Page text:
Endoanal ultrasound scan

What is an endoanal ultrasound scan?

This test looks at the structure of the muscles in your back passage, and can see if there is any structural abnormalities or damage to the muscles.

You may be referred for this test if you have been experiencing troublesome bowel problems. These problems can often be caused by injuries or weakness to those muscles or problems with the wall of your back passage (anal canal).

How does the endoanal ultrasound scan work?

Your physiologist will insert a narrow probe (about the width of your little finger) into your back passage. It may feel uncomfortable when the tube is inserted, but it should not be painful. You may feel embarrassed, but we understand this and will help you feel at ease throughout.

The screen connected to the probe will enable the physiologist to view images of the area. It also allows pictures to be taken of your muscles and surrounding tissues in your back passage.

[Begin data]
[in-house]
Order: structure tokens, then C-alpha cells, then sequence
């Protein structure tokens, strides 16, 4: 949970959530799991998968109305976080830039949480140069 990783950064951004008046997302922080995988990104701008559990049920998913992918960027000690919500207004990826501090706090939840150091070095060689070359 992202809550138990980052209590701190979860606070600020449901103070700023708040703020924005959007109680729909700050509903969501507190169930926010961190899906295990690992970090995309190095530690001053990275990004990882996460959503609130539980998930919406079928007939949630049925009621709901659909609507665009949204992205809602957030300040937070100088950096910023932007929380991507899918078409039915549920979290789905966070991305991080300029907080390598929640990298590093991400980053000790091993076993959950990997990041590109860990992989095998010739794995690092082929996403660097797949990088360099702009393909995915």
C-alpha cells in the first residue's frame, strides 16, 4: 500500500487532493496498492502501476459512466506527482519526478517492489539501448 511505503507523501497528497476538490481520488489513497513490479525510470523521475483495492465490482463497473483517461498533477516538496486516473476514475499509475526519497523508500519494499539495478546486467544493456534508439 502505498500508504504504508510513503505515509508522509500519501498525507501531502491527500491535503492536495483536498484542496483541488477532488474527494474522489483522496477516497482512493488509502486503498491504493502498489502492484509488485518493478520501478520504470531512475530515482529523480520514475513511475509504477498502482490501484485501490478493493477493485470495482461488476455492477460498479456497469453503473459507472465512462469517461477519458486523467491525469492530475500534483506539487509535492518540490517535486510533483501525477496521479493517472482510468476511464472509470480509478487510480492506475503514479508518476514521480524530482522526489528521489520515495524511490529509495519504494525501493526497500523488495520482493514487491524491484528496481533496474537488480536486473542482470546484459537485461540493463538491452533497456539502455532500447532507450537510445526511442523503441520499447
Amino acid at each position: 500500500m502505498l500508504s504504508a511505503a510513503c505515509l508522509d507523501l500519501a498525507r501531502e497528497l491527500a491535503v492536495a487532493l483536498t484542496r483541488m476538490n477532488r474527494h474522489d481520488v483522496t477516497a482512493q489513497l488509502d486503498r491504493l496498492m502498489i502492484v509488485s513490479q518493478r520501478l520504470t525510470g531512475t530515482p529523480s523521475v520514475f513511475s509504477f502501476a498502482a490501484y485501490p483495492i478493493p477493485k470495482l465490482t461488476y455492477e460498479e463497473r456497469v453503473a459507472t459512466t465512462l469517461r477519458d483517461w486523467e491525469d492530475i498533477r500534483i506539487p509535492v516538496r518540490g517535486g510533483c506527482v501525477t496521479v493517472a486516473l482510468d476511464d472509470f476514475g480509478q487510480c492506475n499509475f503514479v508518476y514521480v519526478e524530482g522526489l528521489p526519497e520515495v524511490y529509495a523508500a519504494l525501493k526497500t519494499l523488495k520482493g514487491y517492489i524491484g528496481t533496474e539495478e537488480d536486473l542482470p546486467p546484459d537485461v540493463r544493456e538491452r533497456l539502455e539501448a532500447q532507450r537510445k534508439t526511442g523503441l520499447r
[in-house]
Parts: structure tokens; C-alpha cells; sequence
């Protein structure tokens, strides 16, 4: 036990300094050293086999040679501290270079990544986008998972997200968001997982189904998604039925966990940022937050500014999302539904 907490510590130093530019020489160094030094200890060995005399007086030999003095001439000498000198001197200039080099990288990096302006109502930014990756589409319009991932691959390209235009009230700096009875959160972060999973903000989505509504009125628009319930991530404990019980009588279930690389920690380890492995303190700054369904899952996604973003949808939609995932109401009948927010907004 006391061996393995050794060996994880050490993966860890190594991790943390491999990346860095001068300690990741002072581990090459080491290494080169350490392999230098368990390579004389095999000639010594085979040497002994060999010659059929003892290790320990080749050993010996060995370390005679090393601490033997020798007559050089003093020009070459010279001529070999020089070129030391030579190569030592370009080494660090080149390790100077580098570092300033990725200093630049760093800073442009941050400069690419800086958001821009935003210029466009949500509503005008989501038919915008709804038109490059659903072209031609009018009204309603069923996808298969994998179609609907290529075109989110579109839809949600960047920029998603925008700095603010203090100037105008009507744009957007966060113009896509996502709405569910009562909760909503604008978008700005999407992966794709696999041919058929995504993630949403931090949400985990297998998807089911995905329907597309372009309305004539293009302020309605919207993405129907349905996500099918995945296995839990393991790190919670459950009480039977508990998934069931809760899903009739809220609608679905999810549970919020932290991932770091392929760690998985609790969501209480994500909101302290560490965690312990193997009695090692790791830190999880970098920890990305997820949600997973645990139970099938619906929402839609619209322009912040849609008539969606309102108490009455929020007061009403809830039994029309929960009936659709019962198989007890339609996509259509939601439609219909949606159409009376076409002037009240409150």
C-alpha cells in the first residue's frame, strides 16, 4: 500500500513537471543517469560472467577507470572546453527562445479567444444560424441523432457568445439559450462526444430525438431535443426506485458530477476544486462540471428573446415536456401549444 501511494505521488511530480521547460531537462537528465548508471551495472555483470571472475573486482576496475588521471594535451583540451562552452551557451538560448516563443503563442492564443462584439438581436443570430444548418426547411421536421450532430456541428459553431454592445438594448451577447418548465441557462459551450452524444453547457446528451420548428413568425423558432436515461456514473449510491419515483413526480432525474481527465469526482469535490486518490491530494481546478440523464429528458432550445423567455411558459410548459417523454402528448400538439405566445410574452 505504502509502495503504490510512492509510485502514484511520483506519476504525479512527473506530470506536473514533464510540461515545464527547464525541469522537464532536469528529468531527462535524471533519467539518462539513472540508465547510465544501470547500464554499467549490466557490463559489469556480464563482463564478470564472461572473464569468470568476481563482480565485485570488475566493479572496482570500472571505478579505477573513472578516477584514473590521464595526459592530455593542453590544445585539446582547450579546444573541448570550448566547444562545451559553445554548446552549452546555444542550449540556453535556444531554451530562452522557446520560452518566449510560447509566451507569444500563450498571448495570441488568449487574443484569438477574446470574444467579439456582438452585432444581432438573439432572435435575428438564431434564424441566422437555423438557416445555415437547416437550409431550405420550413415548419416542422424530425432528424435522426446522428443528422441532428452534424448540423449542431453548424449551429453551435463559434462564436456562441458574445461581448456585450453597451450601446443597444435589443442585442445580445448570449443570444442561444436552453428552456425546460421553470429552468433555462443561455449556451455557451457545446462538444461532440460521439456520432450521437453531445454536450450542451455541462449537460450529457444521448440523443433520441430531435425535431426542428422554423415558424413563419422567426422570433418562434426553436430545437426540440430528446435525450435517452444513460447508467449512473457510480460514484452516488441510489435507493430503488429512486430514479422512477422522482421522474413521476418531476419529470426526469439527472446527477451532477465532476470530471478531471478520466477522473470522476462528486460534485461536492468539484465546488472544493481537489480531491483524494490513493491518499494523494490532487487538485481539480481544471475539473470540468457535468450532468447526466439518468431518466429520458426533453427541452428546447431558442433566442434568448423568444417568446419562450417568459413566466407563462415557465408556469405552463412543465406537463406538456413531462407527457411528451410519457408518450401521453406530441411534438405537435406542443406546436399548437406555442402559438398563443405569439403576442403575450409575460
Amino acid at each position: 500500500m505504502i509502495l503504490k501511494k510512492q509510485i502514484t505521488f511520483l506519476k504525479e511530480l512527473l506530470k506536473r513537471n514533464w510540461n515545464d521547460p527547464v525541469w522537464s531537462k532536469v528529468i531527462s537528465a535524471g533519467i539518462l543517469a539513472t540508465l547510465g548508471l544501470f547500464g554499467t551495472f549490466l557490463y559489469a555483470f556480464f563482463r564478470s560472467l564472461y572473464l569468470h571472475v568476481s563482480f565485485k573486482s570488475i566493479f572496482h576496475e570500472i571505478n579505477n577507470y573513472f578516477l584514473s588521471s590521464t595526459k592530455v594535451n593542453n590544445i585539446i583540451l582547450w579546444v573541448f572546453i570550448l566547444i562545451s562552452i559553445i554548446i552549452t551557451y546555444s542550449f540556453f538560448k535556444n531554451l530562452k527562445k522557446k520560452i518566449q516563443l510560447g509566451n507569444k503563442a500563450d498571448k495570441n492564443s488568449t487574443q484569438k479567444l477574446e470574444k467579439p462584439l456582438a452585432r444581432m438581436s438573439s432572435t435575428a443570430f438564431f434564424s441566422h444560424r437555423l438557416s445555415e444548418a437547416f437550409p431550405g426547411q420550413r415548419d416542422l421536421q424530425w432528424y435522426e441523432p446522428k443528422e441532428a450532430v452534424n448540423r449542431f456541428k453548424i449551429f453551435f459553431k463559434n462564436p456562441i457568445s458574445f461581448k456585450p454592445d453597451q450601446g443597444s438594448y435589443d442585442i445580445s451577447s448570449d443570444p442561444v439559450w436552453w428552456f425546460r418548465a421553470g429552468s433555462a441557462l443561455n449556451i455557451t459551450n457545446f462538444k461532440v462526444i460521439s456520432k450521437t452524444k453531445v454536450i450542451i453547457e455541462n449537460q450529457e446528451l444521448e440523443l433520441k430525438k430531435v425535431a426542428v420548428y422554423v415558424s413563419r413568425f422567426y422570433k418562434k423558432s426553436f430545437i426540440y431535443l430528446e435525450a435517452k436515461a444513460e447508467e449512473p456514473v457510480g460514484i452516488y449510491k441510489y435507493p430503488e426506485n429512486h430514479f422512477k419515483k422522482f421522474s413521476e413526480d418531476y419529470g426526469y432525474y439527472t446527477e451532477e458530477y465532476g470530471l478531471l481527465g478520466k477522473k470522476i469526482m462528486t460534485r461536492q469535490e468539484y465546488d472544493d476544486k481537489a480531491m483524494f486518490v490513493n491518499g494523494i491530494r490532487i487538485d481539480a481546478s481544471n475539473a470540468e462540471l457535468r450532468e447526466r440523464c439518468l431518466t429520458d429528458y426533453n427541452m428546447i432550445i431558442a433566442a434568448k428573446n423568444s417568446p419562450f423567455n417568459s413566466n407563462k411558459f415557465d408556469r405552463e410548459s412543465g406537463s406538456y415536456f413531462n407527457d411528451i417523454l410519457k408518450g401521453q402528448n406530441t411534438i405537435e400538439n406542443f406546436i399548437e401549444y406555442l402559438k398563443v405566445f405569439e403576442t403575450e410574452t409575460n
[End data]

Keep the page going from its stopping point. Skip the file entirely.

How much does the endoanal ultrasound scan cost?

If you are paying for this test yourself and not through private medical insurance, the cost will be £400.

How do you prepare for an endoanal ultrasound scan?

You do not need any special preparation for your appointment.  You may eat and drink as normal and continue with any normal medication.

What does the endoanal ultrasound scan diagnose?

This test is an examination of your back passage that allows us to see the muscles involved in passing stool and the tissues that surround these.

We can assess whether there are any structural abnormalities or damage to the muscles of your back passage.

Following your test, your data will be analysed, and results written up into a report. The report will be sent to both you and your referring consultant/doctor, who will explain the results to you in a follow-up consultation.

Information leaflet
Information leaflet

Find more information about this test using our PDF download.


Pleasant and knowledgeable staff that made the experience more enjoyable than it should be!

London Patient